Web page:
spend on adult social care.
The Corporate Director Resources and Place Delivery highlighted the government’s comprehensive spending review which had occurred in October, and had stated that local authorities would receive a funding increase of 5.4% from central government. He explained that this increase would be calculated from a re-based position, and therefore the percentage increase would not take into consideration funding that had been granted from central government for COVID. He added that a more detailed announcement from central government was expected on 15 December 2021, and the team would then work on identifying the impacts and implications for the Council. He stated that previously the Department for Levelling Up, Housing and Communities (DLUHC) had provided a three year funding settlement to local authorities, but they had recently indicated that the distribution of this funding would be changing, which created uncertainty for local councils.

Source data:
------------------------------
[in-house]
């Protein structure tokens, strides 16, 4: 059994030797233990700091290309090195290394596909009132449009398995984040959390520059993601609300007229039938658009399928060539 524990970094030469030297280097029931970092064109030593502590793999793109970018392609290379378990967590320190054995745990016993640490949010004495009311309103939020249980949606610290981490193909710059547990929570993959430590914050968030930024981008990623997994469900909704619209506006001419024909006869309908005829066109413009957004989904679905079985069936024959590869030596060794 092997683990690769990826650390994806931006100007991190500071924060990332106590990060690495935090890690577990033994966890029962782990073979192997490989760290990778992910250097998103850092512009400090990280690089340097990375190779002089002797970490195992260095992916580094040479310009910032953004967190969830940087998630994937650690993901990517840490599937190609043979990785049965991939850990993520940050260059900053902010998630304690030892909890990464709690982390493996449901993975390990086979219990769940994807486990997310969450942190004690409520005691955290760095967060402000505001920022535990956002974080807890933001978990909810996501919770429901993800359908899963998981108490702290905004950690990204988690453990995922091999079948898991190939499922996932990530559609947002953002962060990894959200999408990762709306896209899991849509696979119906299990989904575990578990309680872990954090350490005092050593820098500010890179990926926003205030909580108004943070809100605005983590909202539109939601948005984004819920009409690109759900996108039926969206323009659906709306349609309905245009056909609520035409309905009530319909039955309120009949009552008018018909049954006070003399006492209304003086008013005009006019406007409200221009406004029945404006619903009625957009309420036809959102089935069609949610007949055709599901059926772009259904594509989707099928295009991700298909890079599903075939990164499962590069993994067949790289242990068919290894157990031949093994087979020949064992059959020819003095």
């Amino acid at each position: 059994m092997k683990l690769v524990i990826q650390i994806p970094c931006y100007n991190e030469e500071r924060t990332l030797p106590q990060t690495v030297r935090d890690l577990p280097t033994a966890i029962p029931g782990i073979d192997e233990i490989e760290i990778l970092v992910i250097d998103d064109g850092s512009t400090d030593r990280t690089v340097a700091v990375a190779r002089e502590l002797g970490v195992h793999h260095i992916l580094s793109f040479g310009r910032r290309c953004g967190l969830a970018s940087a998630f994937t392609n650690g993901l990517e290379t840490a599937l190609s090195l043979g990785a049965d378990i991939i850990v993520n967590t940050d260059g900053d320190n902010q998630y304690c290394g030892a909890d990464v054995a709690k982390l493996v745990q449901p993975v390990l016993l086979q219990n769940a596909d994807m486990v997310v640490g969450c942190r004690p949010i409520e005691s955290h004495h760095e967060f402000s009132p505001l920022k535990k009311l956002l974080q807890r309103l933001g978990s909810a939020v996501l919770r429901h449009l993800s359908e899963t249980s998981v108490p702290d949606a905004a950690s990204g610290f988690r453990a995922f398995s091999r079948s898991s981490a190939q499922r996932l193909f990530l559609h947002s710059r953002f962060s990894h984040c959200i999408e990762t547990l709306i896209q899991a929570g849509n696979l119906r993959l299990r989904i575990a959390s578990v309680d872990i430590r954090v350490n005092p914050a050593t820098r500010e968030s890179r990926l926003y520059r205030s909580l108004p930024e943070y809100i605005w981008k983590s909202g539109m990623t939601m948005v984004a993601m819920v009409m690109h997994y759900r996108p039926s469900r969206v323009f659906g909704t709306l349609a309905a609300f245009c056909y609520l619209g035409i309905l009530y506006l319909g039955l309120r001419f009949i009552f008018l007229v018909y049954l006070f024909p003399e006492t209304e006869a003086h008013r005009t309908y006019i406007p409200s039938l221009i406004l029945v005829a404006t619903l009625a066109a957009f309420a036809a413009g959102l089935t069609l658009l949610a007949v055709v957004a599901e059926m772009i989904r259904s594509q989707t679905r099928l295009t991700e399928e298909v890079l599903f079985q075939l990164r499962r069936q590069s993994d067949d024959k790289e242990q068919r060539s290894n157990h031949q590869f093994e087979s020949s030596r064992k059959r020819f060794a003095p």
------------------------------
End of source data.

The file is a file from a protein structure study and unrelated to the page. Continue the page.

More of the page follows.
The Corporate Director Resources and Place Delivery explained that the government had retained the council tax increase cap at 1.99%, but had granted an additional 1% adult social care precept increase. He explained that this would be voted on by all Members at the February Full Council meeting. He added that the government had also increased National Insurance contributions, which would go towards funding the NHS and social care. He explained that the Council’s National Insurance contribution would also increase by between £900,000 and £1million, but central government could reimburse this to the Council, although this could come out of additional funding.